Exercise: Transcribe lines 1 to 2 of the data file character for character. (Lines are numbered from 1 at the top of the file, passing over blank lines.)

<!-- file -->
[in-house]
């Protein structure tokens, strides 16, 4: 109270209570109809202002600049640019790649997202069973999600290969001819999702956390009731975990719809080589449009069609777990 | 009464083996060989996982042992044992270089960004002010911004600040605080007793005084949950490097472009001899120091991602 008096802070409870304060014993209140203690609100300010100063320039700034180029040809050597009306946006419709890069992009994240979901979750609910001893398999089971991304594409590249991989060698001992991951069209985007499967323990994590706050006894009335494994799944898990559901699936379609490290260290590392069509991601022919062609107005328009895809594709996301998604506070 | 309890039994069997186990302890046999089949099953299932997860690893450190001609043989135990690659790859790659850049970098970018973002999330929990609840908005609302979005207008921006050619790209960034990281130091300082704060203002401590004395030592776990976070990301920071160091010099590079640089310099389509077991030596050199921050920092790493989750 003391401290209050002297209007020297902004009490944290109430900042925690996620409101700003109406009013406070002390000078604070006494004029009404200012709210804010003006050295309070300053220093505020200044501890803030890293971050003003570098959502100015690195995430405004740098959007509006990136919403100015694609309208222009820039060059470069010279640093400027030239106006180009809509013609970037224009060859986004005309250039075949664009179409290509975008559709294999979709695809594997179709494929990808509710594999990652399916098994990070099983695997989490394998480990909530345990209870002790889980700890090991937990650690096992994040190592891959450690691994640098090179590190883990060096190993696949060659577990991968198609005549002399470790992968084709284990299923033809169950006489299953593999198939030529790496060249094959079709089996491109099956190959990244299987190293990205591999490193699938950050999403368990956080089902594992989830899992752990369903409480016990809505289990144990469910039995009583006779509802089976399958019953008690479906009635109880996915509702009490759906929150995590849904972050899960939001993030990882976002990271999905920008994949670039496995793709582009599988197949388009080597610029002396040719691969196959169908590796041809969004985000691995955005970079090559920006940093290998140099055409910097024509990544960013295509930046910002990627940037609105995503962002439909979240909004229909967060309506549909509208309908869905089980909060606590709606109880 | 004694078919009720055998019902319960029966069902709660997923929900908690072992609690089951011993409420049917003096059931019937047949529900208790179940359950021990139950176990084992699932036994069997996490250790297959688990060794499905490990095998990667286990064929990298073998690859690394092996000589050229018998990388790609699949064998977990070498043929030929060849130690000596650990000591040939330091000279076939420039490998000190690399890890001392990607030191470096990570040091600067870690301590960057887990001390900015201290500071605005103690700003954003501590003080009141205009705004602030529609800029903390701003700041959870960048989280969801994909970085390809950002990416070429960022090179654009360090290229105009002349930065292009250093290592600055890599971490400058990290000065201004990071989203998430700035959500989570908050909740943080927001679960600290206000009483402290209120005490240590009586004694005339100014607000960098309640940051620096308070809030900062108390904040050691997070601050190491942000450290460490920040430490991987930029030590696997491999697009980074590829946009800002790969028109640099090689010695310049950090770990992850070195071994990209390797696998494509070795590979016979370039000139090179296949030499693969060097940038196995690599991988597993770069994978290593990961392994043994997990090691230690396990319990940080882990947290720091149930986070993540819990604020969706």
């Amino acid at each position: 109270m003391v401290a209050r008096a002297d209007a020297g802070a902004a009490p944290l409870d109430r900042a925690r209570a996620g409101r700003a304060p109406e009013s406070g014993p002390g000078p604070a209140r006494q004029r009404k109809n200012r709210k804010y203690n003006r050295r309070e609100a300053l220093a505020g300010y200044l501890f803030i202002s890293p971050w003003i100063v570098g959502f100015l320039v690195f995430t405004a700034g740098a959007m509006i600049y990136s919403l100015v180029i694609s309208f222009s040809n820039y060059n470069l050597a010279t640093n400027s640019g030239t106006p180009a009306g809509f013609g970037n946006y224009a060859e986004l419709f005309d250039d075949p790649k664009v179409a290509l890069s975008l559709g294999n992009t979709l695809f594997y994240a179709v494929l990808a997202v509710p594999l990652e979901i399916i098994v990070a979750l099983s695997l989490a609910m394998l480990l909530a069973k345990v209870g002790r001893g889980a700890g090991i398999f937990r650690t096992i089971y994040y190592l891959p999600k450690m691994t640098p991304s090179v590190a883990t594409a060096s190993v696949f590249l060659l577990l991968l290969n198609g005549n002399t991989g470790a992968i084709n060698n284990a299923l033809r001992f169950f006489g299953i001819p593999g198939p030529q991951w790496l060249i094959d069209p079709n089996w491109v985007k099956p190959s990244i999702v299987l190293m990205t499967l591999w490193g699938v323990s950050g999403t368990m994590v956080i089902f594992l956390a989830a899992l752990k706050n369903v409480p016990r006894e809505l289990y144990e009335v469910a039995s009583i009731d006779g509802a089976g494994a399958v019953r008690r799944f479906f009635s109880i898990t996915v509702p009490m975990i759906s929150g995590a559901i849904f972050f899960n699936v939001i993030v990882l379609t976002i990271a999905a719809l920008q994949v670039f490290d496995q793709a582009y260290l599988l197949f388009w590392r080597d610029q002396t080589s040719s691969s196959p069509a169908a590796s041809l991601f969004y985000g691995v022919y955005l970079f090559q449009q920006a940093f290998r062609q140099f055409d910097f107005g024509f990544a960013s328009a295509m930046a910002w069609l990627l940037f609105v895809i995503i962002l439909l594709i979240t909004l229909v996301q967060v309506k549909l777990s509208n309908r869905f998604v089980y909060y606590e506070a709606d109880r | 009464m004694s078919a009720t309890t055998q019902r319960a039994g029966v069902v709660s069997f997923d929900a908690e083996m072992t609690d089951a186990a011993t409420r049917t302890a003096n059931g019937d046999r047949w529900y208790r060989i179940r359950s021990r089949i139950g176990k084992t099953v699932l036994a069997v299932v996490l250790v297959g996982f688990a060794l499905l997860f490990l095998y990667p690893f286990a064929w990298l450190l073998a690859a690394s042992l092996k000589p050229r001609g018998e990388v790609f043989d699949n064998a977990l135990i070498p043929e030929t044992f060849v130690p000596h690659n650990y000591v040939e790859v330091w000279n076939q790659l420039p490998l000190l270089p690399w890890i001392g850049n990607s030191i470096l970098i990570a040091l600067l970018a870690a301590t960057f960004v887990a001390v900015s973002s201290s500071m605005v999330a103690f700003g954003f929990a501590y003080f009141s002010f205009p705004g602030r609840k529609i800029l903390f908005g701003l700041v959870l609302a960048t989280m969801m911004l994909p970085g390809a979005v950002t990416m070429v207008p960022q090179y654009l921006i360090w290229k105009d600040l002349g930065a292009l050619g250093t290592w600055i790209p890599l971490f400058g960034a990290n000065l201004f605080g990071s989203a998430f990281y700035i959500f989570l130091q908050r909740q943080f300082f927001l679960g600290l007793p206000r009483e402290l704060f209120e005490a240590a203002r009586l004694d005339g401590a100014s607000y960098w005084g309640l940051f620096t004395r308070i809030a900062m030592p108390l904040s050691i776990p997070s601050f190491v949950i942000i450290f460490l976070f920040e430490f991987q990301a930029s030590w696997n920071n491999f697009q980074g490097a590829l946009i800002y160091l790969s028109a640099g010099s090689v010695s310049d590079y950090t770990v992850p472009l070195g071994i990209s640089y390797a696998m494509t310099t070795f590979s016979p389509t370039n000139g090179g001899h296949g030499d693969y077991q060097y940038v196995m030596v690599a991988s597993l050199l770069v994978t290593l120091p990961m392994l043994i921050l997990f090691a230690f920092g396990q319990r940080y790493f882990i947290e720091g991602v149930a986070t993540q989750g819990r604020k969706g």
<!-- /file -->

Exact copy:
[in-house]
């Protein structure tokens, strides 16, 4: 109270209570109809202002600049640019790649997202069973999600290969001819999702956390009731975990719809080589449009069609777990 | 009464083996060989996982042992044992270089960004002010911004600040605080007793005084949950490097472009001899120091991602 008096802070409870304060014993209140203690609100300010100063320039700034180029040809050597009306946006419709890069992009994240979901979750609910001893398999089971991304594409590249991989060698001992991951069209985007499967323990994590706050006894009335494994799944898990559901699936379609490290260290590392069509991601022919062609107005328009895809594709996301998604506070 | 309890039994069997186990302890046999089949099953299932997860690893450190001609043989135990690659790859790659850049970098970018973002999330929990609840908005609302979005207008921006050619790209960034990281130091300082704060203002401590004395030592776990976070990301920071160091010099590079640089310099389509077991030596050199921050920092790493989750 003391401290209050002297209007020297902004009490944290109430900042925690996620409101700003109406009013406070002390000078604070006494004029009404200012709210804010003006050295309070300053220093505020200044501890803030890293971050003003570098959502100015690195995430405004740098959007509006990136919403100015694609309208222009820039060059470069010279640093400027030239106006180009809509013609970037224009060859986004005309250039075949664009179409290509975008559709294999979709695809594997179709494929990808509710594999990652399916098994990070099983695997989490394998480990909530345990209870002790889980700890090991937990650690096992994040190592891959450690691994640098090179590190883990060096190993696949060659577990991968198609005549002399470790992968084709284990299923033809169950006489299953593999198939030529790496060249094959079709089996491109099956190959990244299987190293990205591999490193699938950050999403368990956080089902594992989830899992752990369903409480016990809505289990144990469910039995009583006779509802089976399958019953008690479906009635109880996915509702009490759906929150995590849904972050899960939001993030990882976002990271999905920008994949670039496995793709582009599988197949388009080597610029002396040719691969196959169908590796041809969004985000691995955005970079090559920006940093290998140099055409910097024509990544960013295509930046910002990627940037609105995503962002439909979240909004229909967060309506549909509208309908869905089980909060606590709606109880 | 004694078919009720055998019902319960029966069902709660997923929900908690072992609690089951011993409420049917003096059931019937047949529900208790179940359950021990139950176990084992699932036994069997996490250790297959688990060794499905490990095998990667286990064929990298073998690859690394092996000589050229018998990388790609699949064998977990070498043929030929060849130690000596650990000591040939330091000279076939420039490998000190690399890890001392990607030191470096990570040091600067870690301590960057887990001390900015201290500071605005103690700003954003501590003080009141205009705004602030529609800029903390701003700041959870960048989280969801994909970085390809950002990416070429960022090179654009360090290229105009002349930065292009250093290592600055890599971490400058990290000065201004990071989203998430700035959500989570908050909740943080927001679960600290206000009483402290209120005490240590009586004694005339100014607000960098309640940051620096308070809030900062108390904040050691997070601050190491942000450290460490920040430490991987930029030590696997491999697009980074590829946009800002790969028109640099090689010695310049950090770990992850070195071994990209390797696998494509070795590979016979370039000139090179296949030499693969060097940038196995690599991988597993770069994978290593990961392994043994997990090691230690396990319990940080882990947290720091149930986070993540819990604020969706």